A few articles ago, Dr. Boli used this page from an early-nineteenth-century spelling book merely to illustrate the idea of “spelling.” Now here is one more spelling-related game: How many words can you find on this page that certainly would not be in an elementary-school spelling book today? Dr. Boli will start the game by picking two words: “cit,” because it is almost never used anymore, and “slut,” because it is used entirely too often.


  1. Martha says:

    “Wed”. This sends an entirely inappropriate message of moral condemnation to those children whose parents or parent are or is not married, have never been married, or did not even meet in person at the fertility clinic.

    It also imposes standards of heteronormative patriarchal conformity, unless used solely in the context of marriage equality.

  2. Sean says:

    “Hug”. We certainly can’t allow open displays of physical affection like that between elementary school students.

    Actually, I’m surprised that “gun” isn’t on here.

  3. Is “milt” even a word?

  4. Dr. Boli says:

    “Milt” means “the spermatic fluid of fishes” or “the testes, or spermaries, of fishes when filled with spermatozoa.” It is also apparently an archaic term for the spleen.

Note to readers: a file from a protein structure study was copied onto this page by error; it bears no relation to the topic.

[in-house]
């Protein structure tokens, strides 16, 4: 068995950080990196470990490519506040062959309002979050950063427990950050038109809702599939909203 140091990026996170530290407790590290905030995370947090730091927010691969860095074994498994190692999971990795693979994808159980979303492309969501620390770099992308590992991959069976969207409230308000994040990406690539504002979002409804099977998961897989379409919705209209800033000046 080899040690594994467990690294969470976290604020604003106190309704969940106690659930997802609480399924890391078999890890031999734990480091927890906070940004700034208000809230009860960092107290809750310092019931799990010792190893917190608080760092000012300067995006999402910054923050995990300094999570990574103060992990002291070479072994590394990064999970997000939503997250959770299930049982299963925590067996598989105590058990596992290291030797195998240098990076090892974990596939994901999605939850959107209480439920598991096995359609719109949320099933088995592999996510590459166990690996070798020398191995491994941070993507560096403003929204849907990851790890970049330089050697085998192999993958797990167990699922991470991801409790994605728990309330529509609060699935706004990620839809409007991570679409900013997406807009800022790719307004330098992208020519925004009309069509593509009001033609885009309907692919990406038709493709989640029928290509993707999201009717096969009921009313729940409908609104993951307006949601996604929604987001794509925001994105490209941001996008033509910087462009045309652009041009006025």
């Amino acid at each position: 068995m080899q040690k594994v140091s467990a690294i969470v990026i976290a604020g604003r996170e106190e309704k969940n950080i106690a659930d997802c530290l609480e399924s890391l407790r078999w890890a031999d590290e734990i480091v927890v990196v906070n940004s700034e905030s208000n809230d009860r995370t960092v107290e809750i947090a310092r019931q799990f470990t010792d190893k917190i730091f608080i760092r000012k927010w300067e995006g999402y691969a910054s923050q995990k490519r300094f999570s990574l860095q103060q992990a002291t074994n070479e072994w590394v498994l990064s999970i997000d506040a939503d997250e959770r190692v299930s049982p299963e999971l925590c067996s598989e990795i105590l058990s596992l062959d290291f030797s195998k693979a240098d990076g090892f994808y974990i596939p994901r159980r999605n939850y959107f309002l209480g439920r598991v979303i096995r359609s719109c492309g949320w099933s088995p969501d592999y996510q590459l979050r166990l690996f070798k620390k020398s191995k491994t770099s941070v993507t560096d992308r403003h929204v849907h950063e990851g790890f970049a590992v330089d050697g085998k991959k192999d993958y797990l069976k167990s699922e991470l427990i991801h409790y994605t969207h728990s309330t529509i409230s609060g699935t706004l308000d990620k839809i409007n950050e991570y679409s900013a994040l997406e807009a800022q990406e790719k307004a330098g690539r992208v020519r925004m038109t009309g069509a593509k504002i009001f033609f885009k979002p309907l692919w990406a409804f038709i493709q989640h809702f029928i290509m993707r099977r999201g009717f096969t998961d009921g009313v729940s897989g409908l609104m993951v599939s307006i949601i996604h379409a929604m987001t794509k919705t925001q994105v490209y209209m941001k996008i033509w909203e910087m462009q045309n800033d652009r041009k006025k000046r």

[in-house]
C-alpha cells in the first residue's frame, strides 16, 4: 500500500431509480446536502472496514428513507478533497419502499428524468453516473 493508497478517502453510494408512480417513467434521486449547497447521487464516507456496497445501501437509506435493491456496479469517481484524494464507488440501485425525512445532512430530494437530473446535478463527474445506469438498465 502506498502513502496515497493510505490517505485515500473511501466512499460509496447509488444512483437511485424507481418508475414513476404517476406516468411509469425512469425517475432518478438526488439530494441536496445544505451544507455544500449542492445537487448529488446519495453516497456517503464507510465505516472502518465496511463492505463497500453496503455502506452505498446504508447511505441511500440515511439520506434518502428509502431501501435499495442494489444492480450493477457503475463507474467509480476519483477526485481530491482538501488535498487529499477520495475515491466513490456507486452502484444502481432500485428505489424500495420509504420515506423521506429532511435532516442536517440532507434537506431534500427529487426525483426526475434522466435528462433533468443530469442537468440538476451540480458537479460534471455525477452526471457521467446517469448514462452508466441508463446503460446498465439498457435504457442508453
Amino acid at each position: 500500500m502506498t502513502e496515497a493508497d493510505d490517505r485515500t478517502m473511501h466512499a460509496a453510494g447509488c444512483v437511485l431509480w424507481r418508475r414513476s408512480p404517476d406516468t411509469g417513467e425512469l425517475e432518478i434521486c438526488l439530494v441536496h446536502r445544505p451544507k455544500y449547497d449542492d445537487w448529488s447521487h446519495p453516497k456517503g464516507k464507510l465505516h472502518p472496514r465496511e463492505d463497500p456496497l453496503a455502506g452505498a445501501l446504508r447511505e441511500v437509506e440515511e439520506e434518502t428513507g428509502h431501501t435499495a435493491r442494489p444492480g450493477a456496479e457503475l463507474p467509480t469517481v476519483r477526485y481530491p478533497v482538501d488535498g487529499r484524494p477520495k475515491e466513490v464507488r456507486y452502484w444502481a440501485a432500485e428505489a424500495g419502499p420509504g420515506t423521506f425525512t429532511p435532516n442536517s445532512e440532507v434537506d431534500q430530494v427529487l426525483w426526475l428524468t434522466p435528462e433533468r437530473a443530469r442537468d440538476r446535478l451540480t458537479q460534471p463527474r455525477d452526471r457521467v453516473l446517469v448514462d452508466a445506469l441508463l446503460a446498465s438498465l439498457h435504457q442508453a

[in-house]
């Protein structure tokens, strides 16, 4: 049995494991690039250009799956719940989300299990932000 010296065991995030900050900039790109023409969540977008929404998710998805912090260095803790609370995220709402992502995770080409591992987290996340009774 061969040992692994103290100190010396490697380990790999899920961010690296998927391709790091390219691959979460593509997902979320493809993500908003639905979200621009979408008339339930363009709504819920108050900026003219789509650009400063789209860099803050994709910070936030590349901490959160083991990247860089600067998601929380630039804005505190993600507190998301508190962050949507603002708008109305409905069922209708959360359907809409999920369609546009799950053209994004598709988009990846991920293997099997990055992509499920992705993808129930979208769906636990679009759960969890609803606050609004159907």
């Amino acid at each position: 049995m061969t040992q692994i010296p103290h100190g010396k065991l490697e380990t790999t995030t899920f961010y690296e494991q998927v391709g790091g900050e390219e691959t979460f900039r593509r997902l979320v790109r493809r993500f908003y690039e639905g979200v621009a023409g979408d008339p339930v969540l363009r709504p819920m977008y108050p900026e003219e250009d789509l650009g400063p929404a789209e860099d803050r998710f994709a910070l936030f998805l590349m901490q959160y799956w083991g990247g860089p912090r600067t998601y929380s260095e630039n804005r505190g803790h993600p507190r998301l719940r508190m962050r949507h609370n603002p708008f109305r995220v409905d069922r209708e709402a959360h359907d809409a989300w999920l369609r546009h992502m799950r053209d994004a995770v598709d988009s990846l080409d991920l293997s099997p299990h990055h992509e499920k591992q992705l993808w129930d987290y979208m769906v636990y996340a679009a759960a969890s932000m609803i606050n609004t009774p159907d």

5. Greybeard says:

    There is one word which I will not even cite because of the extreme cultural sensitivity it evokes. In it’s old usage it referenced the used instrument of tobacco byproduct inhalation, which is now so reprehensible that any word associated with the practice will cause young innocent ears to blister. Later the word morphed into a reference to participants in the preferred lifestyle of modern cultural elites but it did so in a derogatory manner. Speaking of such a lifestyle in anything less than glowing adulation is prosecutable as criminal hate speech in most progressive countries which makes the cultural elite in our backwater quite jealous. While we await the criminalization of such usage, our speech codes merely consider the word’s current usage more reprehensible than anything associated with the word’s previous usage.

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